I don’t see any windows in the mansard roof. Maybe I don’t understand it correctly, but I thought the point of a mansard roof was to create a usable 3rd story in what otherwise would have been attic space (and many mansard roofs were built on top of pre-existing earlier houses exactly to create more bedrooms while appearing more modern or stylish than the original house had become). Possibly this house does have windows in its mansard roof somewhere (but the space would have been usable only where there were windows), but I guess I haven’t seen too many other houses (if any, in reality) where a mansard roof was truly just a roof and not a third story. I’m not completely sure how tall this mansard roof is and if it actually was built high enough to serve as housing. But maybe some (?few?) people just built mansard roofs to be fashionable and with no practical purpose in mind, as seemingly as expensive as that prospect might have been. I always thought that the Bates Hotel “mansion” in the movie “Psycho” seemed fake because its mansard roof only had one window in the taller tower part of its mansard roof, and that round window was clearly more for ornamentation than function. That roof also did not look tall enough to contain a true third floor of rooms. But since that was a movie, I figured Hollywood was just taking liberties trying to create or conjure up an Addams family-style mansion by creating a set that really wouldn’t have been that big of a house if it were real. Anybody else have thoughts on the posted house in terms of this issue?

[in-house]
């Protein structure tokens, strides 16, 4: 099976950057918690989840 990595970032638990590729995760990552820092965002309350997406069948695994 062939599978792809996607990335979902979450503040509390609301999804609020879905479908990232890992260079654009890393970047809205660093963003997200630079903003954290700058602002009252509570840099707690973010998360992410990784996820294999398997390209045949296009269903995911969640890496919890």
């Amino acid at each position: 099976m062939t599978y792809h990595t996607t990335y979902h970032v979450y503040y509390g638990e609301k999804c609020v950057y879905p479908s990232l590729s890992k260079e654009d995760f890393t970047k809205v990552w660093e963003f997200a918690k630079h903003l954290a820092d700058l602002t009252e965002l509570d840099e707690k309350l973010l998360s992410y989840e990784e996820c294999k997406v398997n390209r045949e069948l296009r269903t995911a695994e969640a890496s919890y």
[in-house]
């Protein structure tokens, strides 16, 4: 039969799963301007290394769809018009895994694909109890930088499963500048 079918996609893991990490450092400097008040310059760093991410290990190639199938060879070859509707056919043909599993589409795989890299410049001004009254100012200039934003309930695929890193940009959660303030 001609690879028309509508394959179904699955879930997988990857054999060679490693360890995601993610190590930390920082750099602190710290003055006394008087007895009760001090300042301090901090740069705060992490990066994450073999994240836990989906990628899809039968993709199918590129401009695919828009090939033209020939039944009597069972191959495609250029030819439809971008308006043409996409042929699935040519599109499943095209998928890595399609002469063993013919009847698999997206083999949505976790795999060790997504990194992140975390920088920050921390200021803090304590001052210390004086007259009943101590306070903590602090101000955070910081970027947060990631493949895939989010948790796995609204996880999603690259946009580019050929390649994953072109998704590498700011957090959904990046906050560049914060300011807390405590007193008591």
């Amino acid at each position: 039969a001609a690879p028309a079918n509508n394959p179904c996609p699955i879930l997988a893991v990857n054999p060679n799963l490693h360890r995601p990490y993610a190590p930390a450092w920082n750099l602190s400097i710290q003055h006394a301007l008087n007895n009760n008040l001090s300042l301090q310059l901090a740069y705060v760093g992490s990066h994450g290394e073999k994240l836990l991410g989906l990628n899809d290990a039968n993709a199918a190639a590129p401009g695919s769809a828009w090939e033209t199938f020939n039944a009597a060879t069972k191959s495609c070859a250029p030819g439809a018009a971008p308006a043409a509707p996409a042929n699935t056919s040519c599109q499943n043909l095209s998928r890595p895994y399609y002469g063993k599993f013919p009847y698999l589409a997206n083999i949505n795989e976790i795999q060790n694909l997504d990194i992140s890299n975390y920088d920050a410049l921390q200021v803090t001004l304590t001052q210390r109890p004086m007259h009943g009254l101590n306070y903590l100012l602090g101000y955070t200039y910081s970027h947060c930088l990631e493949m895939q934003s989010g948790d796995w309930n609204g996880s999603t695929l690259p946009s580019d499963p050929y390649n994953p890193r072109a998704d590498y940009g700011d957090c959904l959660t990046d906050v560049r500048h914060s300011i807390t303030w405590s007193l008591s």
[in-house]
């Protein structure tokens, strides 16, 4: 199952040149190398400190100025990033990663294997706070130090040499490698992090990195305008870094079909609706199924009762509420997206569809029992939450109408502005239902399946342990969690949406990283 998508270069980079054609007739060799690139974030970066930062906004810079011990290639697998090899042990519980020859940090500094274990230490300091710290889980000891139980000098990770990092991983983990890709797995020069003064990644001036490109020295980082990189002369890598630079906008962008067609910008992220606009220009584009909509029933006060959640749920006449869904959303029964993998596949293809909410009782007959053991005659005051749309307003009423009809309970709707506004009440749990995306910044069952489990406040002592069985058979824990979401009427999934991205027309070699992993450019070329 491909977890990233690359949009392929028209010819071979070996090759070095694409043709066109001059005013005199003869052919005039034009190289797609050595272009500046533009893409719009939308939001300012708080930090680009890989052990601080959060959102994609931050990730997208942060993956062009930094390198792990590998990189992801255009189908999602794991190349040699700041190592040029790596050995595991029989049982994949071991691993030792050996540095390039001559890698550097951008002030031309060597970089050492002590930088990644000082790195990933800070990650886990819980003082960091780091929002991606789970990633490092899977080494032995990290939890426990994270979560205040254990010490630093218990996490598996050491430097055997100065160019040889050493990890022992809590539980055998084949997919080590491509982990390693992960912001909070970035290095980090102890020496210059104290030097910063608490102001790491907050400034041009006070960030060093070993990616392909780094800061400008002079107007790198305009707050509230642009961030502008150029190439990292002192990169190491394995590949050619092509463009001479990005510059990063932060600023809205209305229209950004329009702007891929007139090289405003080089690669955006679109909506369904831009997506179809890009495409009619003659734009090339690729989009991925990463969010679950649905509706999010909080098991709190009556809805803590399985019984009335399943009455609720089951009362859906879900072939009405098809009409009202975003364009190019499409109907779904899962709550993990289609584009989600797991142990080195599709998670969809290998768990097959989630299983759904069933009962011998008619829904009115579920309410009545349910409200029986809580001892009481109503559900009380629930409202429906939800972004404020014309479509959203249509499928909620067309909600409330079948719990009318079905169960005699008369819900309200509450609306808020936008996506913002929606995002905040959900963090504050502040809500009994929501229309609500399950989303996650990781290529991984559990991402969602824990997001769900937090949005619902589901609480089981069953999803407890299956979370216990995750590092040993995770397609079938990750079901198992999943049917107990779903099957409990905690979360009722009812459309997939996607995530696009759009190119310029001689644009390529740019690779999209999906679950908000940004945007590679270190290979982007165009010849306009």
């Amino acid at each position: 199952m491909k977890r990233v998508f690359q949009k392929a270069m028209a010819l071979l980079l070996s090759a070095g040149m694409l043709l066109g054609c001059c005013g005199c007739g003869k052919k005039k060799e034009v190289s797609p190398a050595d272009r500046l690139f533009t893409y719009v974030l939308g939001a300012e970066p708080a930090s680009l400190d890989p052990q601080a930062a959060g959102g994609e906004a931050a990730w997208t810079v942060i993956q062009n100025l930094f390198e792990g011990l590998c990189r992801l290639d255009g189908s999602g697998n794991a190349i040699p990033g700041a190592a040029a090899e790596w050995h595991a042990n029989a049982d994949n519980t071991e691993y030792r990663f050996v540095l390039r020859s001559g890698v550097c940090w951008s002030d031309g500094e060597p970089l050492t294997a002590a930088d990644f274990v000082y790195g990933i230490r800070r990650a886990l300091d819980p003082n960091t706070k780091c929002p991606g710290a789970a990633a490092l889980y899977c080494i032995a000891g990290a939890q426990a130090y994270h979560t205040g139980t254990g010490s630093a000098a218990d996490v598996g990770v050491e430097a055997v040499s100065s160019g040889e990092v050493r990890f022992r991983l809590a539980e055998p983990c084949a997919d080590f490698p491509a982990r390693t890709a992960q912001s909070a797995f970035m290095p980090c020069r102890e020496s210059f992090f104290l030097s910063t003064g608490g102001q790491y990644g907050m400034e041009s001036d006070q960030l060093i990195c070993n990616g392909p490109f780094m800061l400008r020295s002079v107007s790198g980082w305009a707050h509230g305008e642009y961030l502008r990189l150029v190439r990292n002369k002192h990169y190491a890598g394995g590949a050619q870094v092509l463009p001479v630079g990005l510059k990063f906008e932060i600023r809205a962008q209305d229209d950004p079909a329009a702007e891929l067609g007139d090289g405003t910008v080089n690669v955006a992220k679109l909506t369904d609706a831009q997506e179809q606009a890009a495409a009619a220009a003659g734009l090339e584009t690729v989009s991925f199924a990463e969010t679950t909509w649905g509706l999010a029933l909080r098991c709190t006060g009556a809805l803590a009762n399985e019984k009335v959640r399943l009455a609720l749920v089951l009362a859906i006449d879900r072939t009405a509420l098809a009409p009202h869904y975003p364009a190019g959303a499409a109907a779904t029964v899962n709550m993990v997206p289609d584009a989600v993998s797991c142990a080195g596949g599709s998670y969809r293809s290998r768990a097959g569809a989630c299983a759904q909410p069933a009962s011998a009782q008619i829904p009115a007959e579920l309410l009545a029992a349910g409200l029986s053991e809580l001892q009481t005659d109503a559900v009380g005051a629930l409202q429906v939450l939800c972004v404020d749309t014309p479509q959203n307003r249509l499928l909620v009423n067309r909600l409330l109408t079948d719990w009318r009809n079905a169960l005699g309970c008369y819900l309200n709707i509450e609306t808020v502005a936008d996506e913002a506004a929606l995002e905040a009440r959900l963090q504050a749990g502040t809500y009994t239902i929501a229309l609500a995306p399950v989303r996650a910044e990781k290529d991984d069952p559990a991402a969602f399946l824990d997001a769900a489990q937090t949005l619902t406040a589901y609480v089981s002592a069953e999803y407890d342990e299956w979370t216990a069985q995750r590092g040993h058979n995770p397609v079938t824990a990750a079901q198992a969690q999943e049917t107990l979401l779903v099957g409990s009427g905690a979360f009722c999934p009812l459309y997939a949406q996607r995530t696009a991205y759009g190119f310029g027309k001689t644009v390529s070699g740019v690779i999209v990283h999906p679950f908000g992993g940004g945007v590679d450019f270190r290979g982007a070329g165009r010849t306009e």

5. John ShifletJohn Shiflet says: 5356 comments
    OHD Supporter

    1897 Queen Anne Colonial
    Cadiz, OH

    AJ, I think you’re on to something. I’ve seen a number of Queen Anne turrets that served no practical purpose except to identify the house as belonging to that style. Perhaps that applies here too. True formal Second Empires have dormers jutting out from the Mansard roof most of the time. Since this house sits out basically in the middle of nowhere, perhaps the owner or builder saw no need for attic windows to look out of. Or, as you mention, there’s not enough usable attic height for additional living space. Windows do let in natural light and attic spaces are easier to navigate if you can see where you’re going. It’s true that during the Victorian era folks appear to have been very house style conscious and sometimes spent money to remodel a house in what was then a more modern style. I do see potential in this house if its not allowed to deteriorate further.